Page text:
Depletion of HIF-1α by Inducible Cre/loxP Increases the Sensitivity of Cultured Murine Hepatocytes to Ionizing Radiation in Hypoxia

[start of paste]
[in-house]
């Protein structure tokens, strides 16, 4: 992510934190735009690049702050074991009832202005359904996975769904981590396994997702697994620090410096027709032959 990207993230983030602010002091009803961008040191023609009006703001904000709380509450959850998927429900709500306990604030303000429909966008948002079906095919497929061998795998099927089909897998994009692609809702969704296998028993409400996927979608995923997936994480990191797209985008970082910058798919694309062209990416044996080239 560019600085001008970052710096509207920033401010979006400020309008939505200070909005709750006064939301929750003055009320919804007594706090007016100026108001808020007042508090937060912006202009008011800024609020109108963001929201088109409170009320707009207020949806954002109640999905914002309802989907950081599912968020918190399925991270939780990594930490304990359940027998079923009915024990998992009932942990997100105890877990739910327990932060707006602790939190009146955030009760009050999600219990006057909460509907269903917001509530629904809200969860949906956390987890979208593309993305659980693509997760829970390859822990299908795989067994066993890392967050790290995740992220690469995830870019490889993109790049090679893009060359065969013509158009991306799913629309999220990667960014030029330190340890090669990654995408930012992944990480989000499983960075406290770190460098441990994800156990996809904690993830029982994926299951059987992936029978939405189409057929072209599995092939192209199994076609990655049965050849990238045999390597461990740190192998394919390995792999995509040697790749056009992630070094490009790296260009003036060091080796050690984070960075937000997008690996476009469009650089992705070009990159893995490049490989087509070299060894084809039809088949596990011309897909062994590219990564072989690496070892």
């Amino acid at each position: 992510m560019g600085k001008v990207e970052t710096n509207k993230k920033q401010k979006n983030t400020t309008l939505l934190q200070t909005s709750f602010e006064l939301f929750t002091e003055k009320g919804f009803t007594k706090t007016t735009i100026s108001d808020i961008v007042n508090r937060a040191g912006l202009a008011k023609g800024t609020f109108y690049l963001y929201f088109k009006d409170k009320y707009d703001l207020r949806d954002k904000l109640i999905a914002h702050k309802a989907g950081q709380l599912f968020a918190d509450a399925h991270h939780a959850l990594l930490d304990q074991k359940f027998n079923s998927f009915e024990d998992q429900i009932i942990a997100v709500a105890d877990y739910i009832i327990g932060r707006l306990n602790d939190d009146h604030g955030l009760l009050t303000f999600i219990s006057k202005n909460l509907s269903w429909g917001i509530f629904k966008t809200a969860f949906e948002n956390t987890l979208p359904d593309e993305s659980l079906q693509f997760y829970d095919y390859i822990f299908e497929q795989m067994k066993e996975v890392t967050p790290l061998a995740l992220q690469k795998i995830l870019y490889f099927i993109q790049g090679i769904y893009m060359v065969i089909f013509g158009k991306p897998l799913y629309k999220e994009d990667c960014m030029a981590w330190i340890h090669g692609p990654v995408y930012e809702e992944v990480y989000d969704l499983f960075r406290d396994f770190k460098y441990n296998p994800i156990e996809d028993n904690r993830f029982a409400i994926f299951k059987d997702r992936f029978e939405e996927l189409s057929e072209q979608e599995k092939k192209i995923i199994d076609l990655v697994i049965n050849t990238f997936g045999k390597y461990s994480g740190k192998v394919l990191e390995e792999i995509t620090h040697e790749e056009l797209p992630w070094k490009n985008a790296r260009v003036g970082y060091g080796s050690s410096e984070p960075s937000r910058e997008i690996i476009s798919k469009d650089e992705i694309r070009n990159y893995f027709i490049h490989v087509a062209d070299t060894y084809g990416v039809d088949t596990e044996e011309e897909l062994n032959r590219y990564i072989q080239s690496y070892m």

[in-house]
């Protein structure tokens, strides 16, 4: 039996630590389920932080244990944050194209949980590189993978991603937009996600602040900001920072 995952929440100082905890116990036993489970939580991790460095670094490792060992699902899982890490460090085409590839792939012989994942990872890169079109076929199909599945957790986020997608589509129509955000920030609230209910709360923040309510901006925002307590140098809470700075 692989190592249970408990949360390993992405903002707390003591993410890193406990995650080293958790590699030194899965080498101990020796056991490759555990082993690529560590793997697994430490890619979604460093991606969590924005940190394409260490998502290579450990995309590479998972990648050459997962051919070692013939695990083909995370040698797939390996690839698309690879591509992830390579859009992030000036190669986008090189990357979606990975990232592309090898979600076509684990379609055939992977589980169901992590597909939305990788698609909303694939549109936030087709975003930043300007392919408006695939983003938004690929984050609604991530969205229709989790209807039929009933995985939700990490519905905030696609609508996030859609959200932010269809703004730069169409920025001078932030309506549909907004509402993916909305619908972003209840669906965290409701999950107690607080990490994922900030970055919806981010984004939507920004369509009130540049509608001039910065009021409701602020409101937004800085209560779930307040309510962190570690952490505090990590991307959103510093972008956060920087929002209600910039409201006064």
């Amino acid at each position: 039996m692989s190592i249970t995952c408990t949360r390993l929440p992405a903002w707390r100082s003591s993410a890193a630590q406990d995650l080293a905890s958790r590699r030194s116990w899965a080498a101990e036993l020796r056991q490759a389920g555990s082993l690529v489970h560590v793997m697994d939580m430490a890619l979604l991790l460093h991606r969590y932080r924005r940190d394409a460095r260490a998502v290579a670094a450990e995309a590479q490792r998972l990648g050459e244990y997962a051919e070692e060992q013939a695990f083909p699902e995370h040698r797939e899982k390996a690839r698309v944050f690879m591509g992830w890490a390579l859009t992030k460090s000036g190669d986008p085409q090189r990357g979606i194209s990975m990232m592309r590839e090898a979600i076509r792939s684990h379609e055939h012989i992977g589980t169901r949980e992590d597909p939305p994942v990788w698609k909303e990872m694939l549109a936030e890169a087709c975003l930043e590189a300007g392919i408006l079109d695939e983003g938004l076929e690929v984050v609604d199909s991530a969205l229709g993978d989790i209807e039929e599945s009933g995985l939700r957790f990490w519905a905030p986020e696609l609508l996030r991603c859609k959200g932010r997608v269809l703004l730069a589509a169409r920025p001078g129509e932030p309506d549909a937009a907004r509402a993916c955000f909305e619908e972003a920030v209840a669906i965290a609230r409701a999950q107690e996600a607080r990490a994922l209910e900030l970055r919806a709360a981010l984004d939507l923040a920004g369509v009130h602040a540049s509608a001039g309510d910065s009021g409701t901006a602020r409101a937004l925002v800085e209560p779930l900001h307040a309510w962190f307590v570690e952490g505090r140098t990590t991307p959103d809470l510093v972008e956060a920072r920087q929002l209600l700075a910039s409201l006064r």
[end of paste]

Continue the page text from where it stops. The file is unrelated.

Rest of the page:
The transcription factor hypoxia-inducible factor (HIF) is the main oxygen sensor which regulates adaptation to cellular hypoxia. The aim of this study was to establish cultured murine hepatocyte derived cells (mHDC) as an in vitro model and to analyze the role of HIF-1α in apoptosis induction, DNA damage repair and sensitivity to ionizing radiation (IR). We have crossed C57/BL6 mice that bear loxP sites flanking exon 2 of Hif1a with mice which carry tamoxifen-inducible global Cre expression. From the offspring, we have established transduced hepatocyte cultures which are permanently HIF-1α deficient after tamoxifen treatment. We demonstrated that the cells produce albumin, acetylcholine esterase, and the cytokeratins 8 and 18 which functionally characterizes them as hepatocytes. In moderate hypoxia, HIF-1α deficiency increased IR-induced apoptosis and significantly reduced the surviving fraction of mHDC as compared to HIF-1α expressing cells in colony formation assays. Furthermore, HIF-1α knockout cells displayed increased IR-induced DNA damage as demonstrated by increased generation and persistence of γH2AX foci. HIF-1α deficient cells showed delayed DNA repair after IR in hypoxia in neutral comet assays which may indicate that non-homologous end joining (NHEJ) repair capacity was affected. Overall, our data suggest that HIF-1α inactivation increases radiation sensitivity of mHDC cells.
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